Glenn J. Morris (July 15, 1944 – April 1, 2006) was born in the sheltering mountains of northwest Pennsylvania in 1944.
He earned a BA and MA at Penn State in Communication with emphasis in Small Groups, Theatre, and Anthropology, a Ph.D. in Communication with an emphasis in Rhetoric and Industrial Psychology on the GI Bill, and later a Sci.D in psychology with focus in psychometrics, organizational, and transpersonal studies. He has taught communication, psychology, or theatre, at Penn State, University of Windsor, University of Michigan, Wayne State, Hillsdale College, and other schools in-between consulting gigs. For twenty some years he was a psychological consultant on leadership and organizational change working with Mid West Industries like General Motors, Meijer Thrifty Acres, and Cargill to develop strategies for excelling at their business while defeating their competition. He also helped develop safety programs for Exxon and Texas Utilities, while working for Human Synergistics, that significantly reduced harm and lost time due to accidents.
He has written texts for management, psychological inventories for stress reduction, ethnographies of Japanese martial lineages for the public, and entries in encyclopedias. He has taught management, meditation, and martial art seminars in North America, Europe, Africa, the Middle East, and Asia. Glenn is also recognized around the world as an expert in kundalini meditation, chi kung techniques, and budo/bugei. He is the founder of the Hoshinroshiryu and is highly ranked in both Chinese and Japanese martial arts. He is a member of the World Head of Family and Sokeship Council. He is probably best known for his chi kung healing techniques, relationship with Masaaki Hatsumi-soke of the bujinden, and esoteric yoga.
Dr Morris trained in the martial arts for over forty-five years. He began studying jujutsu, then judo, tai chi, kung fu, karate, boxing and wrestling. He earned his first black belt in jujutsu in 1965 while in the U.S. Army and taught self-defense in Germany for 3rd Med and later at Penn State University. He began teaching the Hoshin system of meditation and martial techniques at Hillsdale College in Michigan in 1980. In 1982, he and several students became interested in ninjutsu and began attend seminars with Stephen Hayes. This exposure to ninjutsu led to training under Hatsumi-Soke and a relationship of respect that continues to this day.
In 1985, Dr. Morris endured the greater kan and li of nei shen gung fu, sometimes referred to as Kundalini and in 1986 was made a member of the Chinese National Institute of Chi Kung. In 1990, he achieved the rank of godan and shidoshi in bujinkan budo taijutsu at the Atlanta Tai Kai. In 1991 he was given the rank of rokudan and title of oshihan in nihon karatejutsu. In 1992, Dr. Morris was inducted into the World Martial Arts Hall Of Fame. In 1989, he was recognized by the government of South Africa as a master instructor of martial arts by their Wu Shu Federation while he was putting on demonstrations in Johannesburg. Dr. Morris has trained in Japan with Dr. Masaaki Hatsumi.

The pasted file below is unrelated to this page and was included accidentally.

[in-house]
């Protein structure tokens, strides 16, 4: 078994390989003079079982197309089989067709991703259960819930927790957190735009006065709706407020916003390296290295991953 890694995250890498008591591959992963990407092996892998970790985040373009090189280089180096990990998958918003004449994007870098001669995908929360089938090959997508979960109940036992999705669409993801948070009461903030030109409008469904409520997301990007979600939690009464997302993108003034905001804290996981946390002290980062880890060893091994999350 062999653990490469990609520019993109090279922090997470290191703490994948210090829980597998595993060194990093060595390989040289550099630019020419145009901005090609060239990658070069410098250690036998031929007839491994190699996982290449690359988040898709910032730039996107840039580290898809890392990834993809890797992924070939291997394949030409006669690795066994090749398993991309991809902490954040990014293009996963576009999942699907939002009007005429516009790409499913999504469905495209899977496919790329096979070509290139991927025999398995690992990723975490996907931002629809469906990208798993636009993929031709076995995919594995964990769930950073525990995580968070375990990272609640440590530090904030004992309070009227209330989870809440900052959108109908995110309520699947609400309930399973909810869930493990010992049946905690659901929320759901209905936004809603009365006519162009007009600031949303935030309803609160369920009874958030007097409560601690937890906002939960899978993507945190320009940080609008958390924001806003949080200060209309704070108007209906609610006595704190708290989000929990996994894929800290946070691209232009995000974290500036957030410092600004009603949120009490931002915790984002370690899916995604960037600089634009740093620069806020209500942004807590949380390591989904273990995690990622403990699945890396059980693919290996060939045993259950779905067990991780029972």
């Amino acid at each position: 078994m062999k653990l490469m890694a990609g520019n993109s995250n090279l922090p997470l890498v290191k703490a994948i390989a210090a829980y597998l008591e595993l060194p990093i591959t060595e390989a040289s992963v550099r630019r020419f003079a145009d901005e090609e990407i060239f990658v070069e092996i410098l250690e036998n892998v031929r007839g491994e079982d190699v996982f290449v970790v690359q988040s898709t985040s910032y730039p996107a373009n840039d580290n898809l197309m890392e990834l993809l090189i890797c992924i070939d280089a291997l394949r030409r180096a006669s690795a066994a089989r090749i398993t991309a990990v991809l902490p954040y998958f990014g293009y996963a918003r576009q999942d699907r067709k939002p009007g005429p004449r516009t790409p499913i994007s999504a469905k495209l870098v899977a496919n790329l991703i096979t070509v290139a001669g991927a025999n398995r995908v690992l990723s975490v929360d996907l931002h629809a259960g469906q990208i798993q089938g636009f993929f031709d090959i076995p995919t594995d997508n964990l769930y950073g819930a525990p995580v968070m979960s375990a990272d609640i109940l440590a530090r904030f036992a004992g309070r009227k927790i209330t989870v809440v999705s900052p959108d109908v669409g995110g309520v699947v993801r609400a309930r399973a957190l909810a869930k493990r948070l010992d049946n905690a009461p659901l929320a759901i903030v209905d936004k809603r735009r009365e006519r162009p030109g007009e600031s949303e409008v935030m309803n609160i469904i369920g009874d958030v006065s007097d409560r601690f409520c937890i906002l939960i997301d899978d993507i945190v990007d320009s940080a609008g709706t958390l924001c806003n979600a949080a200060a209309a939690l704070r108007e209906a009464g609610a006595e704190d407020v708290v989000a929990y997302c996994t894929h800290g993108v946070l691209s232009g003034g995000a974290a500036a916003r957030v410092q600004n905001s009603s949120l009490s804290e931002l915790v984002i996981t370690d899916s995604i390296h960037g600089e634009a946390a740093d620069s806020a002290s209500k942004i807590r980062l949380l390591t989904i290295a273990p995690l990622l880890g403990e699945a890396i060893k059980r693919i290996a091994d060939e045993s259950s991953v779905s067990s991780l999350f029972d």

Dr Morris made his home in Lake Charles, Louisiana, with his beloved wife Irena Mandich-Morris. In the year prior to his death, Dr. Morris Worked for the Volunteers of America, doing hands-on relief work with Hurricane Katrina survivors and first responders, while performing demographic analysis for the VOA on damage, post traumatic stress, individual and family displacement, and economic implications for the survivors…
2004/05 Templeton Award Nominee in Religion and Science
1991 Sc. D., Eurotechnical Research University. Statistical study on transpersonal and biological aspects of leadership based on godai and TCM.
1980 Ph. D., Wayne State University; Communication Rhetoric and Public Address, emphasis on organizational communication, industrial psychology and psychotherapy.
1973 M. A., Pennsylvania State University; Speech with emphasis in group dynamics and teacher training.
1968 B. A., Pennsylvania State University; General Arts and Science with emphasis in theatre and anthropology.
1985-1999 Continuing education courses for personal growth, professional seminars in humanistic psychology, bodywork, gestalt therapy, Rubenfeld Synergy, hypnotherapist certification, Chinese medicine, meditation and hypnosis, subtle energy medicine and NCTT. Achieved kudan and oshihan master level rankings in favored martial arts.
MARTIAL ARTS RANKS & TITLES
2006 Judan (10th dan)(posthumous) Bujinkan Budo Taijutsu
2000 Soke of the Millennium
Soke (Head of Lineage) Hoshinroshiryu
Member World Head of Family Sokeship Council since 1992
Elected to Grandmaster of Year (Combat Arts) 1996
Elected to WHFSC Hall of Fame 1996, and Grandmaster of Year (Southwest Region)1997
1999 Kudan (9th dan) Bujinkan Budo Taijutsu
1993 Hachidan (8th dan) Bujinkan Budo Taijutsu
1992 Hanshi European Samurai Jujitsu
1991 Oshihan (Major Master) Bunbu Ichi Zendo Budo Bugei Remmei
1991 Rokudan (6th dan) Nihon Karate Jujutsu
1990 Godan (5th dan) Bujinkan Budo Taijutsu (Togakure Ryu Ninpo) jiki-deshi of Masaaki Hatsumi-soke
1990 Kyoshi (knight) Yi Tsung Fighting Society
1985 Kundalini process began
1985 Sifu (teacher) Taotien Wei Shen Chi Kung
1965 Shodan (1st dan black belt) Nihon Karate Jujutsu
1955 First jujutsu lesson from cousin, Master Sergeant Bobby Briggs.”
Books and CD’s by Dr. Glenn Morris, PhD, ScD
available on Amazon.com:
Books by Dr. Morris on Kundalini, Chi Kung, and the esoteric Martial Arts:
Path Notes of an American Ninja Master, 1993
Shadow Strategies of an American Ninja Master, 1996
Martial Arts Madness, 1999
Quantum Crawfish Bisque for the Clueless Soul: How Choice Works To Create Success or Despair (2005 e-book, 2007 paperback)
In Doctor Morris’s own words, “Keep going. Keep playing. Study on this.”
Dr. Glenn J. Morris, PhD, ScD